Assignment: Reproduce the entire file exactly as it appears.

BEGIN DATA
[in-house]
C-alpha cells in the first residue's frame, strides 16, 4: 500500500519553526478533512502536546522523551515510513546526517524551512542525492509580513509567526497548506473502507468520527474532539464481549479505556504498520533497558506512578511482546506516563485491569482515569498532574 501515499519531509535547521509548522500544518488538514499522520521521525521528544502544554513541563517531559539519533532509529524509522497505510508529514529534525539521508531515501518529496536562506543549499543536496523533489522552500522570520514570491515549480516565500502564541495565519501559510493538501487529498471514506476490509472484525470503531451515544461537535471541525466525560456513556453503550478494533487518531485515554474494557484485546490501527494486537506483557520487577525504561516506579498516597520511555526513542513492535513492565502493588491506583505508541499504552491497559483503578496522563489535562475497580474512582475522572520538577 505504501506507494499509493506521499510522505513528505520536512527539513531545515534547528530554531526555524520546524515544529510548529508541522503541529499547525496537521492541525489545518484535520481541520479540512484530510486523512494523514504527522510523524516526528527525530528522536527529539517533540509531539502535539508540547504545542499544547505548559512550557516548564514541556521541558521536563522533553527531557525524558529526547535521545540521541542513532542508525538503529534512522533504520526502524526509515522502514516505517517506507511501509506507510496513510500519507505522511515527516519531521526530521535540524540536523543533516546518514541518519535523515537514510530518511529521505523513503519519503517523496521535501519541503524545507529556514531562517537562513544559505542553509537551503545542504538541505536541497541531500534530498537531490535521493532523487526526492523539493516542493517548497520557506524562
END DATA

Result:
[in-house]
C-alpha cells in the first residue's frame, strides 16, 4: 500500500519553526478533512502536546522523551515510513546526517524551512542525492509580513509567526497548506473502507468520527474532539464481549479505556504498520533497558506512578511482546506516563485491569482515569498532574 501515499519531509535547521509548522500544518488538514499522520521521525521528544502544554513541563517531559539519533532509529524509522497505510508529514529534525539521508531515501518529496536562506543549499543536496523533489522552500522570520514570491515549480516565500502564541495565519501559510493538501487529498471514506476490509472484525470503531451515544461537535471541525466525560456513556453503550478494533487518531485515554474494557484485546490501527494486537506483557520487577525504561516506579498516597520511555526513542513492535513492565502493588491506583505508541499504552491497559483503578496522563489535562475497580474512582475522572520538577 505504501506507494499509493506521499510522505513528505520536512527539513531545515534547528530554531526555524520546524515544529510548529508541522503541529499547525496537521492541525489545518484535520481541520479540512484530510486523512494523514504527522510523524516526528527525530528522536527529539517533540509531539502535539508540547504545542499544547505548559512550557516548564514541556521541558521536563522533553527531557525524558529526547535521545540521541542513532542508525538503529534512522533504520526502524526509515522502514516505517517506507511501509506507510496513510500519507505522511515527516519531521526530521535540524540536523543533516546518514541518519535523515537514510530518511529521505523513503519519503517523496521535501519541503524545507529556514531562517537562513544559505542553509537551503545542504538541505536541497541531500534530498537531490535521493532523487526526492523539493516542493517548497520557506524562